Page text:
Mark and I both ordered the Thursday lunch special, Roasted Breast of Guinea Fowl with Cured Ham and Comté Cheese, and while we were eating the moist savoury dish we planned what to do with the hours remaining until dinner.
Of course, because this is Lyon, our activity would involve food. An entire hall of it. We were going to rent bikes and cycle to Les Halles Paul Bocuse.
Les Halles Paul Bocuse
Les Halles, a vast cathedral of fine food in the 6th district of Lyon, sells just about every type of gourmet product imaginable, from foie gras and black truffles to neon-hued macarons. Mark and I were on a mission, however. We’d been told to sample a pink praline tart at Boulangerie Jocteur.
Pralines are basically crushed almonds and heated sugar, but why they are bright pink in Lyon is a mystery. I like to think it’s a chemical miracle involving rose blossoms, cherry trees and rainbows rather than red food colouring, but if I’m wrong please don’t burst my bubble.
Once we’d sampled our praline, and were able to unhinge our jaws that had been glued together by sugar, we strolled around, wishing we had a reason to buy all the iconic Lyon produce that Les Halles – and Lyon itself – is known for: Bresse chicken, Saint-Marcellin cheese, and sausage from Charcuterie Sibilia. Instead we bought what was possibly the most expensive fruit salad known to man, went outside, sat on a step and ate it.
That done, Mark and I plotted our next meal. When it comes to the best Lyon restaurants, Paul Bocuse’s 3-Michelin star Auberge du Pont de Collonges is the region’s bright star. Reservations, unfortunately, were impossible to get. No matter, with something like 1800 Lyon restaurants and eateries to choose from, there’s always a Plan B.
Vieux Lyon restaurants
Since it was a warm evening Mark and I decided to stroll through the Old Town, a twisty mix of lanes that sits under the shadow of the looming Fourviere Hill. We sat on the terrace at Les Fines Gueules, a bouchon at 16 Rue Lainerie, an amiable cobblestone street made even more amiable by the ‘pot’ of Beaujolais we ordered. In Lyon, a city that insists on being unique, you order a ‘pot’ of wine rather than a carafe, and it’s just enough for two.
In true foodie fashion, I went for the Quenelle de Brochet Artisanale Bisque d’Etrilles Maison. Translation: Artisanal Pike Fish Souffle with Homemade Crab Sauce.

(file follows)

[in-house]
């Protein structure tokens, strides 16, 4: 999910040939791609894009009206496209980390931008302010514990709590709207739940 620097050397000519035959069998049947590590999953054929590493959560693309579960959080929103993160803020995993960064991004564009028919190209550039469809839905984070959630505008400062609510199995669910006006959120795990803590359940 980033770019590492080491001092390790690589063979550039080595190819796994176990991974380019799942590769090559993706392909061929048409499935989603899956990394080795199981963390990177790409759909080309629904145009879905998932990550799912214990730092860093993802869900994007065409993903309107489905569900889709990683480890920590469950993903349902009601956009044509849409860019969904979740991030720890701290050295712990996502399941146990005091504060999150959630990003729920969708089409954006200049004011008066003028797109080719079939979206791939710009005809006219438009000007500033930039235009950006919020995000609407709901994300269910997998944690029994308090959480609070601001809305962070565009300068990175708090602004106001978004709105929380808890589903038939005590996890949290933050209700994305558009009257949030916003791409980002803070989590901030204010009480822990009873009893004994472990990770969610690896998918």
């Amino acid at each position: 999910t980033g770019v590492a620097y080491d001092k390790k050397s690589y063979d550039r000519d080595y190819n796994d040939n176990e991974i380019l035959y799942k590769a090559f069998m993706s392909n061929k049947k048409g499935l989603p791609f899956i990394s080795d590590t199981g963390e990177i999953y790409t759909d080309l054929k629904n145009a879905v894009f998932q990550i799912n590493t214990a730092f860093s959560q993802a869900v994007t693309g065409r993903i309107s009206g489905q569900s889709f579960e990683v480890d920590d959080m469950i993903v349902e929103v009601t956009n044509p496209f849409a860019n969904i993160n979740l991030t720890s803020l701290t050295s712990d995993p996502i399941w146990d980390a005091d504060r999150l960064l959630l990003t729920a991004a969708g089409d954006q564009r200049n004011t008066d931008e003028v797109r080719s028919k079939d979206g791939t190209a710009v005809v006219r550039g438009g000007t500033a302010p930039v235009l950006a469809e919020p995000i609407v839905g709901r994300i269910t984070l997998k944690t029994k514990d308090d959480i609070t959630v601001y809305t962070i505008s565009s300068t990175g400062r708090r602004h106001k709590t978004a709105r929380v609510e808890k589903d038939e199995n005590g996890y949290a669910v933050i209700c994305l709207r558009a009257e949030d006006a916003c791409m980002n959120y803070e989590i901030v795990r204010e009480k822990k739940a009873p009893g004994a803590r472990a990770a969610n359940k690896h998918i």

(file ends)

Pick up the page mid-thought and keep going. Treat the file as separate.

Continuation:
There are only two places in the world famous for Quenelles de Brochet, Lyon and Nantua, and since I had no idea where Nantua was I thought I’d best try it here in Lyon. By ordering such a quintessential Lyon dish, I knew I’d truly embraced authentic Lyonnaise cuisine and was now, once again, the exciting half in our marriage.
Then Mark trumped me, ordering Breaded Pig’s Trotters (Pig’s Feet) Loaf with Mushrooms, Fresh Herbs and Veal Sauce.
“You win,” I said, setting down my fork. Lyon might be the ‘lion’ of cities but my husband, his cutlery ready to sink into any animal part you can throw at him, is surely the King of the Beasts.
Travel guide for Lyon restaurants
Brasserie George is at 30, Cours de Verdun Tel: 04 72 56 54 56
Paul Bocuse’s restaurant Auberge du Pont de Collonges is about 4 km outside Lyon at 40 Quai de la Plage, 6966 Collonges au Mont d’Or. Tel: 04 72 42 90 90.
Daniel & Denise is at 36, rue Tramassac Tel: 04 78 42 24 62
Les Halles Paul Bocuse is the largest covered market in France with some 59 food stalls, bars and restaurants. Located at 102, Cours Lafayette, 69003 Lyon, France
About Bouchons Lyon is so intent on preserving the tradition and quality of Lyon’s bouchons that it officially recognizes the best. Look for Les Bouchons Lyonnais certificate.
Read more about Lyon. You can’t eat all the time so here’s what to do in Lyon besides eat. Read more: About Europe: Europe’s top destinations. Staying in France? Find out where to go in the South of France.